The surgical patients in our study received prophylactic antithrombotic therapy significantly more than medical patients (P <</i> 0.01); 44.1% and 21.7%, respectively. Use of prophylactic antithrombotic therapy in both medical and surgical patients, is found to be only 35-42% of patients in the highest risk groups. ,, However, results of the ENDORSE study which included 467 patients from the Middle East region (Kingdom of Saudi Arabia and the United Arab of Emirates) showed a wide range for surgical patients receiving prophylactic antithrombotic therapy; such that 0.2-92% of surgical patients received appropriate care compared to 3-7% of medical patients.  It is to be noted that medical patients were termed as having "double trouble", because they have higher proportions of VTE risk factors and prophylaxis for them is omitted more commonly therefore they would experience higher rate of VTE.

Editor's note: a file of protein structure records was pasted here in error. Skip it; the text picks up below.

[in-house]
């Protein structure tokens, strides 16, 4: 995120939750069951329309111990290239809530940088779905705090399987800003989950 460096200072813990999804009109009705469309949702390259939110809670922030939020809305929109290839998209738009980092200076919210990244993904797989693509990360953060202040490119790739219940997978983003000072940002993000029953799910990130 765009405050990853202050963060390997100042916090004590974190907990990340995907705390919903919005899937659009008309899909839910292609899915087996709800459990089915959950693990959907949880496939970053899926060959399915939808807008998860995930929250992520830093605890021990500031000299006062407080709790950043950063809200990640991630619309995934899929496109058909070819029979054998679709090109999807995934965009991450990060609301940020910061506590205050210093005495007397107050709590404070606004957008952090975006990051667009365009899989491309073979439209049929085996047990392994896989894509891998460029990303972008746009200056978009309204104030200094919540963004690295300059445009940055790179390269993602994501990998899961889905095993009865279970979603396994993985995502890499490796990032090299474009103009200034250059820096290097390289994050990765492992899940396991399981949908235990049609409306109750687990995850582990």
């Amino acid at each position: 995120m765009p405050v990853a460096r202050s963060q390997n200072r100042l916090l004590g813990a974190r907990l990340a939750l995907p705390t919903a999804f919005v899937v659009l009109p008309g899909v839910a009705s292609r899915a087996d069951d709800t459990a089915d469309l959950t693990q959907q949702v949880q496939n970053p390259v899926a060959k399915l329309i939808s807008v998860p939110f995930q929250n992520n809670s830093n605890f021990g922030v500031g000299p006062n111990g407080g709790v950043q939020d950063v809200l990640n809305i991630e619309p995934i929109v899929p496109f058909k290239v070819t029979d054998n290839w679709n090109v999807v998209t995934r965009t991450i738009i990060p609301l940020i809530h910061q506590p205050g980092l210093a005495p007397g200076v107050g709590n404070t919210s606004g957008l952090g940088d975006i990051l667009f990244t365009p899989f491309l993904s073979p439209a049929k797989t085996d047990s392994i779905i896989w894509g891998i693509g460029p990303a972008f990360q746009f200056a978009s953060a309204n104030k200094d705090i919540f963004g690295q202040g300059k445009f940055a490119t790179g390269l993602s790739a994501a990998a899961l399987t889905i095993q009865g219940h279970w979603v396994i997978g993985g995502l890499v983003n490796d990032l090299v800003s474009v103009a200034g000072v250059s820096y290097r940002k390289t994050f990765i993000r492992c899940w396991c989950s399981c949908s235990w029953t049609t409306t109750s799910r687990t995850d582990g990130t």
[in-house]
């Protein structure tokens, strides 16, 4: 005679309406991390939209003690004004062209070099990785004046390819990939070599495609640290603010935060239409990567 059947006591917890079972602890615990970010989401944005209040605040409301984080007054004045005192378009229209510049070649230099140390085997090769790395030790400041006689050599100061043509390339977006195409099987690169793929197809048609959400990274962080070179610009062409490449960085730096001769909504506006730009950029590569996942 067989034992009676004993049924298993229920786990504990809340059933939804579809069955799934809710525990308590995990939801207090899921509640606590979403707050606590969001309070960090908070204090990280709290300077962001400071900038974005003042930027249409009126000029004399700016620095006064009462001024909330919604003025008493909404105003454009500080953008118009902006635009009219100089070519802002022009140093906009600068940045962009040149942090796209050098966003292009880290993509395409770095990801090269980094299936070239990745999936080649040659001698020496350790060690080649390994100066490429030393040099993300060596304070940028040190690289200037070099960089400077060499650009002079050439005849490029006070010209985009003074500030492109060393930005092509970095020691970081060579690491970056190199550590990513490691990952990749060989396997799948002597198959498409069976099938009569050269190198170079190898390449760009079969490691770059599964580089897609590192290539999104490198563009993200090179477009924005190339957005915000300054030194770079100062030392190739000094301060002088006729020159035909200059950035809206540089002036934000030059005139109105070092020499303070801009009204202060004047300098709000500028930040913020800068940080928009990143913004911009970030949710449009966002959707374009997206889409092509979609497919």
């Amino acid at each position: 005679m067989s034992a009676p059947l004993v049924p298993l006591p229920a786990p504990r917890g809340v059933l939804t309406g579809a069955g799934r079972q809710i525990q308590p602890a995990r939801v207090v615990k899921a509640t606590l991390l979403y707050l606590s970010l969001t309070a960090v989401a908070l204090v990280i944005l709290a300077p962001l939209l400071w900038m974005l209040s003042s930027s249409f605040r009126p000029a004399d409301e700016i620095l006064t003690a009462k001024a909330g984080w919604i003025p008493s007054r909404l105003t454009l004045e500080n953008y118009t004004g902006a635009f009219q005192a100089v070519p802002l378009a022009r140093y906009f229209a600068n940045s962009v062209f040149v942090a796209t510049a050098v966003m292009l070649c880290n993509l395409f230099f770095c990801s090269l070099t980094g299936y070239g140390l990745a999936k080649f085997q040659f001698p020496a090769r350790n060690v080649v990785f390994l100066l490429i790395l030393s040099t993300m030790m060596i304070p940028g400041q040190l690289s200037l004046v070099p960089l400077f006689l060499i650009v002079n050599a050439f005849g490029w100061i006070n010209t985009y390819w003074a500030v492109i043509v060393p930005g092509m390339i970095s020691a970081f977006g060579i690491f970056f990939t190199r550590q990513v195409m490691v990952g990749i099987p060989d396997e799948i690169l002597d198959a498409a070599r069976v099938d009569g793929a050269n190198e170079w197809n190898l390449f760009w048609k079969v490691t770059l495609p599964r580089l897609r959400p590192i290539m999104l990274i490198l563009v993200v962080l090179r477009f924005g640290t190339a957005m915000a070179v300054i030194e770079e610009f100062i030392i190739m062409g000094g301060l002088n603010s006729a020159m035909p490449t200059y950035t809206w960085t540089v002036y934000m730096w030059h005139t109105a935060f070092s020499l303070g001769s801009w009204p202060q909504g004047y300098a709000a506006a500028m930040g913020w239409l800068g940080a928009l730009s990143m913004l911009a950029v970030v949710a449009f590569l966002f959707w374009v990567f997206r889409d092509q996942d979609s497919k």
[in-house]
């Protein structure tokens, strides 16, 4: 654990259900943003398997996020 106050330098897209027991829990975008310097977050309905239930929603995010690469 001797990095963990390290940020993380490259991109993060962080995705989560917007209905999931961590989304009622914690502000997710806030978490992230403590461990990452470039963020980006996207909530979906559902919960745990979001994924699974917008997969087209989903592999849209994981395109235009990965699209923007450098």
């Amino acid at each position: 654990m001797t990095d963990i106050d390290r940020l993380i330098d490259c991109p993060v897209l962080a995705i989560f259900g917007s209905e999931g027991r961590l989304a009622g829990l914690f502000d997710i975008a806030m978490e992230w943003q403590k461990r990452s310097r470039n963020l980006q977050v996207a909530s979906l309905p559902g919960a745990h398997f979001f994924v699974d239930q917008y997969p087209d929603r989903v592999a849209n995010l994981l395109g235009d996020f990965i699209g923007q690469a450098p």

Although our Figures for thromboprophylaxis are in general lower than the reported numbers in the literature outside the Middle East region, the low incidence stays in accordance with many studies conducted at different countries, indicating the extreme underuse of thromboprophylaxis. Our study raises the necessities of improving the awareness of VTE risk and deploying the guidelines with special attention to medical patients.
We found that confirmed VTE accounts for 1.9% of hospital mortality within a period of 1 year. Some studies pointed to the under estimation of mortality rates caused by PE , due to methodological reasons i.e., evaluating patients survival few hours after the onset of symptoms not to mention the possibility of missing clinical diagnosis as evidenced by the high incidence of VTE in autopsy studies. , In comparison, our study is limited by unavoidable inability to perform autopsy in at least 320 cases with clinical diagnosis of VTE which would increase mortality share due to VTE within total hospital mortality.